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I have this method in my java code which returns byte array for given int:

private static byte[] intToBytes(int paramInt)
     byte[] arrayOfByte = new byte[4];
     ByteBuffer localByteBuffer = ByteBuffer.allocate(4);
     for (int i = 0; i < 4; i++)
         arrayOfByte[(3 - i)] = localByteBuffer.array()[i];
     return arrayOfByte;

Can someone give me tip how can i convert that method to C++?

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6 Answers 6

up vote 9 down vote accepted

Using std::vector<unsigned char>:

#include <vector>
using namespace std;

vector<unsigned char> intToBytes(int paramInt)
     vector<unsigned char> arrayOfByte(4);
     for (int i = 0; i < 4; i++)
         arrayOfByte[3 - i] = (paramInt >> (i * 8));
     return arrayOfByte;
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The Java code generates a big endian representation; you generate a littel endian one. (I'd also just use the shift count as the loop control: int i = 32; while ( i != 0 ) { arrayOfByte[i] = paramInt >> i; i -= 8; } –  James Kanze Apr 7 '11 at 18:36
@James Kanze, thanks. edited. –  Donotalo Apr 7 '11 at 18:39
@JamesKanze: wait... can you really use i to access arrayOfByte when it will have values of [32, 24, 16, 8]? I think you should do arrayOfByte[i/8]. –  Tomáš Zato Mar 15 '13 at 22:42
@TomášZato Yes; The index should be i/8. –  James Kanze Mar 16 '13 at 22:08

You don't need a whole function for this; a simple cast will suffice:

int x;

Any object in C++ can be reinterpreted as an array of bytes. If you want to actually make a copy of the bytes into a separate array, you can use std::copy:

int x;
char bytes[sizeof x];
std::copy(static_cast<const char*>(static_cast<const void*>(&x)),
          static_cast<const char*>(static_cast<const void*>(&x)) + sizeof x,

Neither of these methods takes byte ordering into account, but since you can reinterpret the int as an array of bytes, it is trivial to perform any necessary modifications yourself.

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Maybe. Not on an Intel box (or at least it won't give the same results). –  James Kanze Apr 7 '11 at 18:09
I'm curious: why did you do two static_cast<>s instead of one reinterpret_cast<>? –  PaulH Apr 7 '11 at 18:11
@PaulH: Superstition. Either approach should work. –  James McNellis Apr 7 '11 at 18:13
To elaborate: There was lengthy discussion here a year or two ago about whether a reinterpret_cast was guaranteed to be equivalent to the pair of static_cast. If I recall correctly it was basically agreed that both should always work, but it was all very convoluted so I still avoid reinterpret_cast. –  James McNellis Apr 7 '11 at 18:17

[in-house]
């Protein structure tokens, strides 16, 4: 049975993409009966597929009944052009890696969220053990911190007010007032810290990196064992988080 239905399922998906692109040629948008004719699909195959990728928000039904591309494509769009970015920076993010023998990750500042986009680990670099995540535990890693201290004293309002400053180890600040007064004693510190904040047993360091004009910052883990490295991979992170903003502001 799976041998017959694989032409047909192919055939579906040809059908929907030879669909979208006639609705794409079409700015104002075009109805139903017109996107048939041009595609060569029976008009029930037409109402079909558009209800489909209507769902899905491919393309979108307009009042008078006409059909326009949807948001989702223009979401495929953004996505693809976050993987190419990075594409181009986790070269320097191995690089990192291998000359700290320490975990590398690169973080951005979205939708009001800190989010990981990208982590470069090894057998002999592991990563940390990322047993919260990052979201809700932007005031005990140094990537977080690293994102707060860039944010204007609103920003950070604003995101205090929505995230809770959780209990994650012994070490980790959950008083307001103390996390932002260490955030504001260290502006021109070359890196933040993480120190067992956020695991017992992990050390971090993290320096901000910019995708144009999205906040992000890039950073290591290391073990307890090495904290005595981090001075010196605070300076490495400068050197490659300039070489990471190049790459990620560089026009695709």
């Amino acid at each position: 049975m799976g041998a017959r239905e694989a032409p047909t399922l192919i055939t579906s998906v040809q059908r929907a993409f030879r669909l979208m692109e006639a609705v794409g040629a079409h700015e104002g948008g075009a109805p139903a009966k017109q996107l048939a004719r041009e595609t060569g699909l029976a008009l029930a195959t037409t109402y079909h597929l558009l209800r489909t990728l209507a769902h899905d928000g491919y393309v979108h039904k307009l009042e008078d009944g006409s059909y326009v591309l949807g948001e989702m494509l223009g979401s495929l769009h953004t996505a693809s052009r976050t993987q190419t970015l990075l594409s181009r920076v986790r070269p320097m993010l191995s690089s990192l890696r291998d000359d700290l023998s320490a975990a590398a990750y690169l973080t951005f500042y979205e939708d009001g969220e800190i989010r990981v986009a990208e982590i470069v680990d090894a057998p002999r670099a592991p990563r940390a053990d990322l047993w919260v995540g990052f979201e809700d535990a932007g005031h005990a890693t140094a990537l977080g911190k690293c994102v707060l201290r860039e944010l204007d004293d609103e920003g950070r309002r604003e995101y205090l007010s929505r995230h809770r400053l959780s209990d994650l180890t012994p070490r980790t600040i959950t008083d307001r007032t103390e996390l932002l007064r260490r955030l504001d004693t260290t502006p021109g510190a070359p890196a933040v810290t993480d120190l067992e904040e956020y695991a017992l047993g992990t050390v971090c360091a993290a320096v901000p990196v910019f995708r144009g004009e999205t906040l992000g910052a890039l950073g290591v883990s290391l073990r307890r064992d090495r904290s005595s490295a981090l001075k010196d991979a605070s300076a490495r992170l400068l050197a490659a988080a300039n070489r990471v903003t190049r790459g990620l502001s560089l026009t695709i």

Another useful way of doing it that I use is unions:

union byteint
    byte b[sizeof int];
    int i;
byteint bi;
bi.i = 1337;
for(int i = 0; i<4;i++)
    destination[i] = bi.b[i];

This will make it so that the byte array and the integer will "overlap"( share the same memory ). this can be done with all kinds of types, as long as the byte array is the same size as the type( else one of the fields will not be influenced by the other ). And having them as one object is also just convenient when you have to switch between integer manipulation and byte manipulation/copying.

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You can get individual bytes with anding and shifting operations:

byte1 =  nint & 0x000000ff
byte2 = (nint & 0x0000ff00) >> 8
byte3 = (nint & 0x00ff0000) >> 16
byte4 = (nint & 0xff000000) >> 24
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std::vector<unsigned char> intToBytes(int value)
    std::vector<unsigned char> result;
    result.push_back(value >> 24);
    result.push_back(value >> 16);
    result.push_back(value >>  8);
    result.push_back(value      );
    return result;
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return ((byte[0]<<24)|(byte[1]<<16)|(byte[2]<<8)|(byte[3]));


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he asked exactly the opposite :) –  BlackBear Apr 7 '11 at 18:16
wow, I fail! Always feel like if I don't reply right away a million other people will. I was right, but I suppose I should make sure to get the question right hahaha –  jberg Apr 7 '11 at 18:17
yeah, me too try to answer as fast as possible, and sometimes write such a bullsh*ts ;) –  BlackBear Apr 7 '11 at 18:25

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